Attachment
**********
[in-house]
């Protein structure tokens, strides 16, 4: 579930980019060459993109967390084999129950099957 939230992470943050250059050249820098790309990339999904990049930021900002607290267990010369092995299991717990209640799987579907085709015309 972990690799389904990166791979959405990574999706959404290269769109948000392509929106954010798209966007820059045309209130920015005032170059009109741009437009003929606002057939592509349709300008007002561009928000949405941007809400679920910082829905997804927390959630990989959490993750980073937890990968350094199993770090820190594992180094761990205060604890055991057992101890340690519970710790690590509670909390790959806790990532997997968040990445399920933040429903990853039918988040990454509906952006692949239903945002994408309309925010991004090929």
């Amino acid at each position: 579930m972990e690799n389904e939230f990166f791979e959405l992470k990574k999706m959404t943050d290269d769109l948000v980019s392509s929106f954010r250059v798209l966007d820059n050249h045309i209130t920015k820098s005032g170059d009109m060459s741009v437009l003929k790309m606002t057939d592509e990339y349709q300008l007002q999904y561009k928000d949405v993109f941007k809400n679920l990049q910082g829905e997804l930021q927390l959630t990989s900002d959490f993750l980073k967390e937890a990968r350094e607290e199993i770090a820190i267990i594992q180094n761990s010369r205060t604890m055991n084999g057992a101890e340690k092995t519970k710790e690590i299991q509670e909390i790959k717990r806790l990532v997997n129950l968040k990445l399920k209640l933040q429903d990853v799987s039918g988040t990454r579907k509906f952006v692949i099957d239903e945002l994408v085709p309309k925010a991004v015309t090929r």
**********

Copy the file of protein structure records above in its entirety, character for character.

[in-house]
């Protein structure tokens, strides 16, 4: 579930980019060459993109967390084999129950099957 939230992470943050250059050249820098790309990339999904990049930021900002607290267990010369092995299991717990209640799987579907085709015309 972990690799389904990166791979959405990574999706959404290269769109948000392509929106954010798209966007820059045309209130920015005032170059009109741009437009003929606002057939592509349709300008007002561009928000949405941007809400679920910082829905997804927390959630990989959490993750980073937890990968350094199993770090820190594992180094761990205060604890055991057992101890340690519970710790690590509670909390790959806790990532997997968040990445399920933040429903990853039918988040990454509906952006692949239903945002994408309309925010991004090929």
């Amino acid at each position: 579930m972990e690799n389904e939230f990166f791979e959405l992470k990574k999706m959404t943050d290269d769109l948000v980019s392509s929106f954010r250059v798209l966007d820059n050249h045309i209130t920015k820098s005032g170059d009109m060459s741009v437009l003929k790309m606002t057939d592509e990339y349709q300008l007002q999904y561009k928000d949405v993109f941007k809400n679920l990049q910082g829905e997804l930021q927390l959630t990989s900002d959490f993750l980073k967390e937890a990968r350094e607290e199993i770090a820190i267990i594992q180094n761990s010369r205060t604890m055991n084999g057992a101890e340690k092995t519970k710790e690590i299991q509670e909390i790959k717990r806790l990532v997997n129950l968040k990445l399920k209640l933040q429903d990853v799987s039918g988040t990454r579907k509906f952006v692949i099957d239903e945002l994408v085709p309309k925010a991004v015309t090929r």